Att Poomtangon in collaboration with Ron Martin
On the Way to the Alps I see Sand
07/24/09 - 09/06/09
With the site specific installation On the Way to the Alps I See Sand, Thai artist Att Poomtangon (born 1973 in Bangkok) deals directly with the geographical location of Portikus, taking the Main river surrounding Portikus-island as a point of departure for a wide-ranging investigation of how society deals with natural resources and the economical forces produced as a result. As is often the case with Poomtangon, his work first began by collecting research material from digital and print media: on the meaning of water as resource, on fisheries, society's relationship to fishing relative to the food pyramid, a reduction in biodiversity, and on the river, the Main in Frankfurt, generally as well as from an historical overview. As all of us are already aware, the diversity of fish stocks is being constantly reduced and the ecological equilibrium of our rivers is changing as a result.
These considerations range far beyond the local focus and associate the situation of fish stocks in this country with conditions in Poomtangon's home country of Thailand, where people live traditionally with and from fishing even today. Still widespread, fishing in Thailand is done with very direct means: with oversize, simple car tire inner tubes and large plastic bowls fishermen move around on the water. They catch fish while standing over the water, as if from a small island. The plastic bowls serve simultaneously as a boat and also hold the catch. But in a different way, in Thailand considerable value is also placed on honoring the animal kingdom, which also involves societal rituals. People gather together in temples in order to give fish sustenance, and to observe the goings-on. And, not least, these moments also function as a distinct form of social communication.
Now a large-approx. 90 sqm.-tub of water is situated inside Portikus's exhibition space. Moving about on the water's surface are small, improvised inner tube boats, which can be reached from a wooden bridge. Whoever is brave enough can navigate around the almost 60-70cm deep water on plastic bowls and rubber tires, and paddle through the exhibition space. The room has been darkened and only minor, selective sources of light in the form of suspended, fish-shaped luminous objects provide orientation within the exhibition.
With this installation Att Poomtangon is interested in communicating to society that the changes in our environment shouldn't go unobserved. The situation that he in fact sets up is not directly political, rather he seeks to create the ritual-intoned atmosphere of a Thai temple in which the senses are sharpened and the raising of awareness is achieved by personally engaging the space physically.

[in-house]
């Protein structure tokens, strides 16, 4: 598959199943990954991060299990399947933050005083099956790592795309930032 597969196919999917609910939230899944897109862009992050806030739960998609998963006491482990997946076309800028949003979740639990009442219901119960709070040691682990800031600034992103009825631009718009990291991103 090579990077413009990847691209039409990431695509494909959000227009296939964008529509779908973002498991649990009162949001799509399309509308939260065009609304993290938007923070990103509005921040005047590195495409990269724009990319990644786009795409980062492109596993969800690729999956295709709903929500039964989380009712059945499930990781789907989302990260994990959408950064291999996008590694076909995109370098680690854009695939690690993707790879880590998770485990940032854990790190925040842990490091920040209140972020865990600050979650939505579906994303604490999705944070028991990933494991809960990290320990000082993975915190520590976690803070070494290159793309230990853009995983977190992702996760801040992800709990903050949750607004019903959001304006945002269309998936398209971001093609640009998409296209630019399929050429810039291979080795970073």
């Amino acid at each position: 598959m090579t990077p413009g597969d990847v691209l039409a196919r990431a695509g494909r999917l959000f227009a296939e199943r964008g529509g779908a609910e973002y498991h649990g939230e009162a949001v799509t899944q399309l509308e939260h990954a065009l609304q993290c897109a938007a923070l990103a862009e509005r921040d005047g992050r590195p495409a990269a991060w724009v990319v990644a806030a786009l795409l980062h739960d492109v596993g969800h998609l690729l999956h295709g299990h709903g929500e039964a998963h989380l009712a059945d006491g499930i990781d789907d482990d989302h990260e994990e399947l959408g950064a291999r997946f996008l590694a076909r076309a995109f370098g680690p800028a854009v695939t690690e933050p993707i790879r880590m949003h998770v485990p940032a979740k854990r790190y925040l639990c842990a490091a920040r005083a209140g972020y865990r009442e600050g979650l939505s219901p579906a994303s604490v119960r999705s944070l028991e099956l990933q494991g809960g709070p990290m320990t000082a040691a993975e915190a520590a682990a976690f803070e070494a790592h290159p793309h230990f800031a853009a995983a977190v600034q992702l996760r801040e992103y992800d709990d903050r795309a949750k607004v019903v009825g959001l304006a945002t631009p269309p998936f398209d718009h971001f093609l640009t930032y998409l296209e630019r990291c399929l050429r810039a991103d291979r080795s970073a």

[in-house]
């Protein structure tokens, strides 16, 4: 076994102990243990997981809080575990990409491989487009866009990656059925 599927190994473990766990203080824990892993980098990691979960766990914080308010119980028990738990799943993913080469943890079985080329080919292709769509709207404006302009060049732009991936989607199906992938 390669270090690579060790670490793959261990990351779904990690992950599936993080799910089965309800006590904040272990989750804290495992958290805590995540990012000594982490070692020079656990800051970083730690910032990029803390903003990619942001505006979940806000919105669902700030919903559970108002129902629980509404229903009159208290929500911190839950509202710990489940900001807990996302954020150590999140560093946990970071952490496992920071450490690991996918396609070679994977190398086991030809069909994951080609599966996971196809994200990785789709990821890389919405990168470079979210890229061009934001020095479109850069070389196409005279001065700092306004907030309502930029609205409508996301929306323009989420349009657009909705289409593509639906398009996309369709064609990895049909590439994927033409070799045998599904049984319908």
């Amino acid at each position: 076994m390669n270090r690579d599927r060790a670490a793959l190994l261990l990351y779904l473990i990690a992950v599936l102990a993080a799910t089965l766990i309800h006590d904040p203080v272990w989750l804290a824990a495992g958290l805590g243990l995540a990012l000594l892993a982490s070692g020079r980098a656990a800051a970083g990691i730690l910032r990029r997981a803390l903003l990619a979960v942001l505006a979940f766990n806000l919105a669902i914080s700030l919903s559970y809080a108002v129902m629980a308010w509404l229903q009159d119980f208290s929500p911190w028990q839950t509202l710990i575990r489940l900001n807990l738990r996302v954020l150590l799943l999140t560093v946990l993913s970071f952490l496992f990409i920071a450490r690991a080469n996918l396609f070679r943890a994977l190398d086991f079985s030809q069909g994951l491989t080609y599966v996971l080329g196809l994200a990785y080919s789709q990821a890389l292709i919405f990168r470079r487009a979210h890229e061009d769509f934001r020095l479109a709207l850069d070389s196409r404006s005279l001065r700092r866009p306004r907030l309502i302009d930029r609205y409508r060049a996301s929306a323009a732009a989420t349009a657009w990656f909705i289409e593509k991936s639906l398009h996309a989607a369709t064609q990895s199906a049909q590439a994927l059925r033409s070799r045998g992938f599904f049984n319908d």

This convergence of fundamental themes of social engagement and the questioning of technological achievements that profoundly influence the ecosystem have been features of Att Poomtangon's art work for a number of years. In a rather poetic way he has succeeded in tracing, by means of a cultural translation, that which gets lost in an automated cultural process.
The work The Devil Finds Work for Idle Hands to Do (2007), for instance, makes use of cultural metaphor in reflecting upon moral parameters. The installation of nearly 200 pieces of reworked, but essentially useless driftwood, culled from the banks of the Main over several months time, pursues the notion of personal conflict, which Goethe may have experienced when he wrote his famous tragedy Faust and, for the sake of success, allowed his protagonists to enter a pact with the devil. The Devil Finds Work for Idle Hands to Do follows the same course and applies it to the idea of progressive absorption. The chisels and saws that are also displayed, and ironically also imprinted with the (company's) name "Faust", serve as "proof" that the artist personally, slowly, and carefully carved the details of the devil's hoof from individual branches and tree trunks.
With Nouvelle Cuisine Fast Food (2008) he addresses the everyday necessity of consuming food and fuses, in a rather consciously nutritious way, raw Asian foods and spices into a frozen hamburger format, akin to a futuristic vision of a perfectly controlled form of existence.
Att Poomtangon was born in 1973 in Thailand and studied art and sculpture at Chiangmai University through 1999. Last year he also completed his master's studies with Tobias Rehberger at the Städelschule in Frankfurt am Main. For the exhibition Fare Mondi - Making Worlds at the 53rd Venice Biennale, Poomtangon presented a large, room-scale public sculpture on the grounds of the Arsenale. In 2008 the Nassauischen Kunstverein in Wiesbaden presented Poomtangon's work in the solo exhibition something about tomorrow evening.
This exhibition is generously supported by Deutsche Bank Stiftung and Stiftung Polytechnische Gesellschaft.
Images: Katrin Schilling